Currently reading: New Google Android to control more in-car features
Tech giant wants its software to control everything from infotainment to air-conditioning

Google’s next version of Android could see the tech giant’s operating system weave its way far deeper into car manufacturers’ entertainment and operating controls.

The next version of Android, provisionally called Android N, alongside the next Android Auto system, will let drivers control standard features such as sat-nav, music and Bluetooth. However, it will also be able to operate new areas of vehicle functionality, including air conditioning, heated seats, electric windows and even door locks.

New features for Android Auto will also include the 'OK Google' personal assistant service, wi-fi support and real-time navigation information.

Android can't yet control more fundamental elements of the car’s operation such as brakes or safety equipment.

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Google revealed Android Auto’s new features at its I/O 2016 conference this week. It has worked with mobile technology company Qualcomm on the joint project using a Maserati Ghibli as its test car. Maserati and Fiat Group have not been involved in the project.

Android auto temperature control

The project sees the prototype Ghibli’s own operating systems replaced with Android Auto on a large tablet style split touchscreen, similar to one used to control the Tesla Model S. The prototype Ghibli also displays Android Auto graphics on the instrument cluster directly behind the steering wheel.

While the majority of consumers may be enthusiastic about the idea of replacing vehicle manufacturers’ entertainment operating systems with the familiarity of the iOS or Android on their smartphone, it is unlikely car makers will let their own systems be totally overwritten.

However, this new development work could mean carmakers will be able to more easily integrate elements of Android into their own systems.

BMW, Mercedes-Benz and Audi have already joined forces to spend nearly £2bn on acquiring Nokia’s HERE navigation division, demonstrating that manufacturers remain committed to their own proprietary navigation systems despite the increasing influence of non-automotive brands such as Apple and Google.

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The Android Auto system was launched in 2014. It now has partnerships with over 40 vehicle manufacturers and is featured in over 100 models.

Google is aiming to increase the number of models that can use Android Auto to over 200 in the near future.

Tom Seymour

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topsecret456987 22 May 2016

"I can turn re-circulation on

"I can turn re-circulation on or off on"? As the owner of a mk2 MX5, what are you talking about? Recirculate what? I can change gear, turn the steering wheel and use the pedals. Has a manual handbrake positioned perfectly There is a crap radio which I leave off. The heater is awesome with 3 big dials. The roof comes dome in 5 seconds by hand, but not when moving. Lights and wipers operated by stalks. No phone so I concentrate on driving - mobile (if I remember it) unaccessible from pocket due to compact cabin. A couple of extra buttons for the lovely heated seats. Stupid electric windows which don't work with out the key in the ignition, and wind down very slowly - worse on drivers side! No sat-nav so I get lost frequently and drive more with a big smile. Job done. What more do you need, or are modern cars so boring to drive that they need toys rather than just be one?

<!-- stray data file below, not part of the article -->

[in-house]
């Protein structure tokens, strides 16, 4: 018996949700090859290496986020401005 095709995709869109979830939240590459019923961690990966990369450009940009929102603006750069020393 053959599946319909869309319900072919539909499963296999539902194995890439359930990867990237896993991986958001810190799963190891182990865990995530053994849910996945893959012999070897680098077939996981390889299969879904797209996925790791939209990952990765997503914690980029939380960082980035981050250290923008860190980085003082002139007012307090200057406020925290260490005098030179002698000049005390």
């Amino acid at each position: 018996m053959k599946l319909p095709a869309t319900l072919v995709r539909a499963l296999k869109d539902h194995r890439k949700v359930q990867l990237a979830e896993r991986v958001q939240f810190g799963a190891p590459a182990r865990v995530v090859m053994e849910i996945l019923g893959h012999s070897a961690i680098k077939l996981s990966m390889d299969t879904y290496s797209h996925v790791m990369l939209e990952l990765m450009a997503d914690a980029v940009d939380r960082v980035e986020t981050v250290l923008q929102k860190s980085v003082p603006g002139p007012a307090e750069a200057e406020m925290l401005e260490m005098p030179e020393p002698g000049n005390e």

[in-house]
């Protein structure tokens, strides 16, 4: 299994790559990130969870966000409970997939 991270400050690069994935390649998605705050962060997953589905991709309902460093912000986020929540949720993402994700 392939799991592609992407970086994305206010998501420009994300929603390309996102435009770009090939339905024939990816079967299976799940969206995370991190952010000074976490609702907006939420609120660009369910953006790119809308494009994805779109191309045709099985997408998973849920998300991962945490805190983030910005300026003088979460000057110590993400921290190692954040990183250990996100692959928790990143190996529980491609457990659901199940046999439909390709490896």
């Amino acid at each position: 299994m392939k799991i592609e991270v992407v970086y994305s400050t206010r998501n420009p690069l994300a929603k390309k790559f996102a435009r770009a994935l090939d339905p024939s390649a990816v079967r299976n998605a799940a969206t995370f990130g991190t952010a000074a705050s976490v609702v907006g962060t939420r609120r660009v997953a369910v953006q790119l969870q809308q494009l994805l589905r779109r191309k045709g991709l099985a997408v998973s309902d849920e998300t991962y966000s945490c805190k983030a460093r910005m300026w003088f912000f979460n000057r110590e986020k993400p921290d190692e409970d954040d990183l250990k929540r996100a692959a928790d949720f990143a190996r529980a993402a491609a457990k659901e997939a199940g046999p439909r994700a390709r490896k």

typos1 21 May 2016

I ve got an Android stereo in

I ve got an Android stereo in my car and I ve first hand experience of a Model S, fact is some of this is good, some of it is bad, double edged sword really - voice control for instance, is a real advantage especially if it can control stuff on the car as well as media and phone, having app generally and being able to install whatever nav app you prefer, all good. Some of it isnt so good - having a massive touscreen is pointless, for a start touchscreens are not good for inputs when in a moving vehicle and when driving due to lack of tactile feedback and actual buttons to feel, its far to easy to mistype and you have to take your eyes off the road to make sure youre pressing the correct virtual button, touchscreens should be secondary input devices in cars. On the Model s you have to press 3 or 4 buttons to turn on air recirculation, on most cars its just one, I can turn recirculation on or off on my car without looking, progress ? No, fashion ? Yes.
BertoniBertone 21 May 2016

It just goes to show how much

It just goes to show how much profit there is for car manufacturers in over-charging for 'apps' that are already embedded in smartphones. BMW & Co are spending 2 Billion on Nokia's HERE ?! Pro Nav on a german premium brand still hovers around £ 2K and most of that is pure profit. Now, I can see why they are desperate to protect that revenue source !!! I hope Fiat, PSA, Hyundai (and others who have traditionally not leveraged nav pricing so greedily) will allow way better integration at much more realistic pricing.....